View of Coed Yr Allt-Goch Whilst Having My Lunch

I had traveled the road to Colwyn Bay before during my mountaineering days so I was fairly familiar with it and I was waiting for the short but steep climb which made me quickly find my easiest gear! After a quick descent, I arrived at the small roundabout which took me over to Llandudno Junction and the A55. This is the closest I actually got to Llandudno. I turned right for Colwyn Bay and the coastal cycle path. For the first miles or so the coastal cycle path was a mix of concrete and broken tarmac but it quickly became much smoother and it was very nice cycling along the coastline and the only downside were all the other users (cyclists, walkers, dog walkers, families etc…)! If it was windy there is nowhere to hide on this cycle path so you may want to choose your timing! Rhyl was unmistakeable with all the funfair rides, I was just glad I was able to avoid most of them. I decided to stop for a burger and a new brake block at the Bike Hut before leaving Rhyl.

Prestatyn and the long road to Chester, there is not much to say about this section other than I think there are a few more potholes compare to when I last cycled along this road. It was pretty uninspiring than too! However, when I arrived at Chester, it was kicking out time for the horse racing course which seemed like well managed drunken chaos for the expensive dressed lads day out to the numerous hen party or it was a very large hen party! Remembering that there was a Subway on the way out of town I practice my bike skills leaving my bike computer acting as an electronic bell as it kept auto pausing due to the low speed. A quick sandwich with a coffee and a water refill I was on my way.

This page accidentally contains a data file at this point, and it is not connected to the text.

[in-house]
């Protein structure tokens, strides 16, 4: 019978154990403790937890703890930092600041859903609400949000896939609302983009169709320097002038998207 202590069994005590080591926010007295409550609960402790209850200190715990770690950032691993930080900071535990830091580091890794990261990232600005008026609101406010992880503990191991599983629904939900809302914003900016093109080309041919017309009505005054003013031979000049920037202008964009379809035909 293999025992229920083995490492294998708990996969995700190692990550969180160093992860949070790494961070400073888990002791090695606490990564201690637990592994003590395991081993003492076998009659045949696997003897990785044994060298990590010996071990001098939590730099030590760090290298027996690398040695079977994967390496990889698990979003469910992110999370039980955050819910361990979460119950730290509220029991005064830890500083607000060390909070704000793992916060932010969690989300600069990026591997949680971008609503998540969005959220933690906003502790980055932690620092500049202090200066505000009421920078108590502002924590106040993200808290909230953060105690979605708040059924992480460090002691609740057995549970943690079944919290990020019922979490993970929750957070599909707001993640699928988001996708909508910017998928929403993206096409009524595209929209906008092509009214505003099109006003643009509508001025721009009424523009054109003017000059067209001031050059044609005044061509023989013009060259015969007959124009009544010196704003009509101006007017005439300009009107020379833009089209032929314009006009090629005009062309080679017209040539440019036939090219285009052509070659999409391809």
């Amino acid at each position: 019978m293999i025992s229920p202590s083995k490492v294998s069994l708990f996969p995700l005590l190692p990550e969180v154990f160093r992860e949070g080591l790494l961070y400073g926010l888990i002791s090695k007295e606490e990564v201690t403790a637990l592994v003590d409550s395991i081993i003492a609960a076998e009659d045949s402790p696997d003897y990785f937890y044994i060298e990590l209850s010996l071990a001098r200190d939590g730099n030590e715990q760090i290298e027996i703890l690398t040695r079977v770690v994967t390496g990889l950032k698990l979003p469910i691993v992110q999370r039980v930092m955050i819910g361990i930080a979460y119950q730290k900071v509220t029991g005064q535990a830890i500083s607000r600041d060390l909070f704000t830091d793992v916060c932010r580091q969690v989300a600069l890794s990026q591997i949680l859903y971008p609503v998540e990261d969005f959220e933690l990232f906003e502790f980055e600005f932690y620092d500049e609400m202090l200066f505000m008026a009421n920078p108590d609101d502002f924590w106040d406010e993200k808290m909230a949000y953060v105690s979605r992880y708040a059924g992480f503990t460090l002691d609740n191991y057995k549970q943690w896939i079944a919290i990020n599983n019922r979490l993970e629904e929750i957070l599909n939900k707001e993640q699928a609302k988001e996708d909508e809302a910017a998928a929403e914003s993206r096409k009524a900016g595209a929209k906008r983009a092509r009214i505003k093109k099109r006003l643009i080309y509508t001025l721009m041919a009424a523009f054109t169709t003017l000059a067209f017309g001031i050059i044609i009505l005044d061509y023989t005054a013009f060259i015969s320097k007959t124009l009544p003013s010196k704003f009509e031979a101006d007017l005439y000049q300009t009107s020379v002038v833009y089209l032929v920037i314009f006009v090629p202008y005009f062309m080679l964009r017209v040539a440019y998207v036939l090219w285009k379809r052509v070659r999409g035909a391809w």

The route from Chester to home (Stoke on Trent) is well traveled so it was just a case of turning out the mile. When I arrived at Bunbury the Coop still open (Note to self, closes at 10pm) so I stopped for a small bottle of milk and a can of pop I save the milk for later and drink the pop before leaving.

Nantwich to Winits Hill is not very interesting as the roads are lined with tall hedging, which made it dark so I put my Moon Meteor Storm light on at 200 lumens and quickly changed this to 400 lumens. It was not as bright as I was anticipating! At Winits Hill, a quick leg on the A?? took my to the Keele hill and the turn through the Westlands (highly desirable housing for the rich) and on to Trentham. Turning for Hem Heath (highly undesirable housing for the rich!) and to Lightwood hill. At the bottom of Lightwood Hill, I texted message, my wife, to let her know I was 10 minutes from home. She had a hot cup of tea waiting for me as I turned onto the drive – Best wife ever